The Department of Energy on Tuesday granted conditional approval to a terminal to ship liquefied natural gas abroad, the fourth facility in a year to receive the government's green light that puts the U.S. a step closer to becoming an energy exporter.
After an exhaustive two-year application process, the department touted the economic benefits of the proposed LNG exports from Cameron Parish, La., in its announcement. The hub, being constructed by Cameron LNG, a subsidiary of Sempra Energy, was one of several projects fiercely contested by environmental groups that fear natural gas extraction will contaminate the air and water.
The DoE "has concluded that the opponents of the Cameron Application have not demonstrated that the requested authorization will be inconsistent with the public interest and finds that the exports proposed in this Application are likely to yield net economic benefits to the United States," the agency wrote in its decision.
However, the department said the terminal must clear another environmental review before exports could begin. The facility, located in Hackberry, La, will eventually be able to export up to 12 million tons per year—or about 1.7 billion cubic feet per day—of natural gas, Sempra said in a release.
Cameron Parish is the fourth LNG export site to receive approval in the last year. The department is considering 20 other applications. In a statement, the American Petroleum Institute, a major oil and gas industry group, hailed the decision.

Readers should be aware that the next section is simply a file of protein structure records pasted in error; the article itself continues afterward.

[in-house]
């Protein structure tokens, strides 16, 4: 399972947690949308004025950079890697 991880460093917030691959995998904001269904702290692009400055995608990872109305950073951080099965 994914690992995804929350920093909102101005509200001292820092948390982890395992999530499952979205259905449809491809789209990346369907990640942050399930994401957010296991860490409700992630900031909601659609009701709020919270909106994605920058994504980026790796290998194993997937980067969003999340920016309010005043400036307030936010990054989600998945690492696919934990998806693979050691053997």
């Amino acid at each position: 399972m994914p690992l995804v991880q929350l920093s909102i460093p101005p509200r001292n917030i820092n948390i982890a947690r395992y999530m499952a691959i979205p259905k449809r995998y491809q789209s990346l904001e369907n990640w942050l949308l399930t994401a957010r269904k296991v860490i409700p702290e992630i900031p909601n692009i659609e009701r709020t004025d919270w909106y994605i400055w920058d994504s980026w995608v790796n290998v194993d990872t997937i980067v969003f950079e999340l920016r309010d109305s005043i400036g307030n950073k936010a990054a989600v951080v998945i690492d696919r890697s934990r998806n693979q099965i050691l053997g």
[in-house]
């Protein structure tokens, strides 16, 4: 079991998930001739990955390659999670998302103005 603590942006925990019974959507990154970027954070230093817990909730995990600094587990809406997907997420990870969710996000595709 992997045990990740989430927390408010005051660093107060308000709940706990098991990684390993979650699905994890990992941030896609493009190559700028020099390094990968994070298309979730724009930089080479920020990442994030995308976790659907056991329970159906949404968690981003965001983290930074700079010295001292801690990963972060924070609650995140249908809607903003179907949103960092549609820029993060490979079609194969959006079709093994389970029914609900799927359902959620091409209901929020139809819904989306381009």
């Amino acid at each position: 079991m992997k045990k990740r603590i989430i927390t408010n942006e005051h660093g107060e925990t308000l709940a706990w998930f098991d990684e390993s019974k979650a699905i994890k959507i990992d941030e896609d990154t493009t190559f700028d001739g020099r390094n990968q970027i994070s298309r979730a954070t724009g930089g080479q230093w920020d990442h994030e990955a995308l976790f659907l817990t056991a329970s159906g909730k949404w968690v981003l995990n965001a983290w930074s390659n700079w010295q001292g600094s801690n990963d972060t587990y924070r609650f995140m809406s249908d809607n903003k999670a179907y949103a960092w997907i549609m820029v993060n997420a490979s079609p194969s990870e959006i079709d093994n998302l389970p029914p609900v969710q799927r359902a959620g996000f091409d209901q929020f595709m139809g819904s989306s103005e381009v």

"It's a positive sign for the U.S. economy that the Department of Energy has continued to work through these export applications," said Erik Milito, the institute's director of upstream and industry operations.
"The faster these terminals are approved, the faster Americans can enjoy the full benefits of the U.S. energy revolution brought about by advancements in hydraulic fracturing and horizontal drilling," Milito added.
As the U.S. produces record amounts of fossil fuels, the subject of exporting natural gas has broad implications. Cameron LNG's approval suggests the federal government isn't yet concerned with surging domestic prices, or the potential risk of antagonizing an array of special interest groups opposed to the idea of shipping fossil fuels abroad.
Hydraulic fracturing, or fracking, has led to a boom in unconventional gas development, leading industry participants to predict a surge in jobs and domestic economic growth. But recently, natgas prices have risen to four-year highs, raising questions about how shipping stocks abroad might have negative implications for domestic prices.
Currently, the U.S. still imports far more energy than it exports. However, the amount of fuel it purchases abroad for domestic use has fallen steeply as the energy boom has picked up speed—helping to whittle down the massive trade deficit. In February 2013, total U.S. crude and petroleum imports plunged to their lowest level since 1995, according to data from the Energy Information Administration.
—By CNBC's Javier E. David.